Downtown Shanghai

At last we venture out into the city secure in the knowledge that whatever happens there is tea and toast waiting for us back in the apartment now that the long awaited toaster has arrived… more on shopping later.

Kevin likes to travel by metro (underground) where possible as it is cheap, efficient and we can figure out where to go usually without have to ask anyone. The Shanghai metro is vast and very clean. Fortunately there is a brand new station about 10 minutes walk away from us and a journey into the centre takes about 20 minutes for a cost of 45p.

The trains are spacious but need to be as it is fairly crowded. I haven’t managed to get a photo of it but as you travel through the tunnel there are adverts playing on the dark walls through the windows. It’s pretty snazzy and hi tech.

All the metro stations are accessible with lifts and beautiful flat surfaces so that’s good.

Downtown Shanghai is the financial district and the skyline is the iconic symbol of the city with its plethora of high rises.

This is the view from The Bund (which means embankment but as this is an Arabic term the Chinese have their own word which translates as ‘Outer Beach’ but any sand is loooooong gone)

Behind me is the Shanghai world financial centre, or the bottle opener as it is fondly known.

Walking around Underneath these buildings and admiring the architecture from ground level gives you a crick in the neck but the angles afford some great perspectives

The twisty tower is called the Shanghai Tower and it twists 1 degree per floor to offset the winds at high altitudes because of the frequent typhoons which hit the region. The tower has an inner glass structure and an outer one, like two tubes and contains 149 elevators!!!

The middle building is the Jin Mao Tower but it’s quite boring as it just offices and a hotel. However at the top is a glass walkway without rails called ‘wander in the clouds’ which I will NOT be attempting!

Some are clearly ‘no expense spared’ structures

We traversed the spiraling skywalk above the traffic fumes which gave a different view of the buildings.

This one with the balls is the Oriental Pearl Tower which is owned by China television. Apparently you can have a buffet meal in the revolving restaurant at the top for £35.

We were mega impressed by the rubbish bins on the skywalk (we are easily pleased) which were plentiful, one every few hundred yards and each one beautified with a plant beside the ash tray. They wouldn’t stay there for very long in the UK!!!!

All in all we walked for 8 miles only dipping into the ground floor of the buildings for a drink or some relief from the heat and humidity. In one tower we saw some shops and were impressed by the benches in the opticians. We thought it was an optical illusion, but, they really do float!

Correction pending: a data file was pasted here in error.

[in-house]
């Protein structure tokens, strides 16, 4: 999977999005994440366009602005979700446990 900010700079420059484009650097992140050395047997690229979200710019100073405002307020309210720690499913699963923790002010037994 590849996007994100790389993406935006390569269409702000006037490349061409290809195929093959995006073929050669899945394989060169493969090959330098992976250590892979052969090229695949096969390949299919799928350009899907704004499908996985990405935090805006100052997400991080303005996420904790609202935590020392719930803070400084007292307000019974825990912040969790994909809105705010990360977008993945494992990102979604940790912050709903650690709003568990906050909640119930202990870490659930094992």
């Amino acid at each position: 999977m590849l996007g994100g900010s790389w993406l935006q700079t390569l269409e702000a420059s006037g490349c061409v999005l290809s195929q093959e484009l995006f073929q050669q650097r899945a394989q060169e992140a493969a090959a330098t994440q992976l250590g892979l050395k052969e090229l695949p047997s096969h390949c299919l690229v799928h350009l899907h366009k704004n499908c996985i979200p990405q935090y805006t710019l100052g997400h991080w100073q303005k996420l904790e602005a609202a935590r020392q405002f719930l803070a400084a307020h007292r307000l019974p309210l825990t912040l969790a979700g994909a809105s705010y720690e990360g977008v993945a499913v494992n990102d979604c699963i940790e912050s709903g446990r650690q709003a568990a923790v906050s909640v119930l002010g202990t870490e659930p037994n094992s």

And I like the top of this tower. Why be boring and square when you can have petals.


Jinqiao is the neighborhood where we live, a suburb of Shanghai. Pronounced GIn-chow it is a much sought after location, a des-res part of Shanghai. Partly this is because it is an enclave of foreign nationals. There are at least two American schools (mine in one), Dulwich, The British school and Chinese schools which offer an English program. The streets are lined with gated compounds of luxury villas and high quality apartment blocks.

Jinqiao is in Pudong which literally means ‘east bank of the Huang-Pu River’. Puxi being the west side. Pudong is really quite new as until about 30 years ago the area was mostly fields and farmland.

To cater for the foreigners’ western tastes there is a Carrefour supermarket, an American owned grocery store stocking imported items and multiple restaurants catering to the western diet such as Papa Johns Pizzas, Mexican, Italian and even a good old Irish Bar!

There is the ubiquitous Starbucks and Costa but the coffee there is really quite expensive at £3.50 a cup! All in all it has the feel of a western ghetto. You could live here quite happily on burgers & fries and a never experience the ‘real’ China.

The roads and pavements are tree lined and well maintained

You can see here the red section for bikes and the ridges section for walkers. After the typhoon when the streets were littered with fallen branches and debris the sweepers worked extra hard and it was all cleared by the next morning! And they do sweeping by hand.

I particularly like this junction (intersection) below as they have recently installed flashing colored bricks which help to tell you when to cross. This is super useful.

As you can see the crossings are quite wide. They are all pretty much this size. So it’s a fair step to walk to either the school, church, shops or metro station. The good thing about that is my increased step count (I am topping 10k steps nearly every day!)

Some of you may have read about Chinese government restrictions on churches but it appears not to be the case here in jinqiao. We can see spires all around.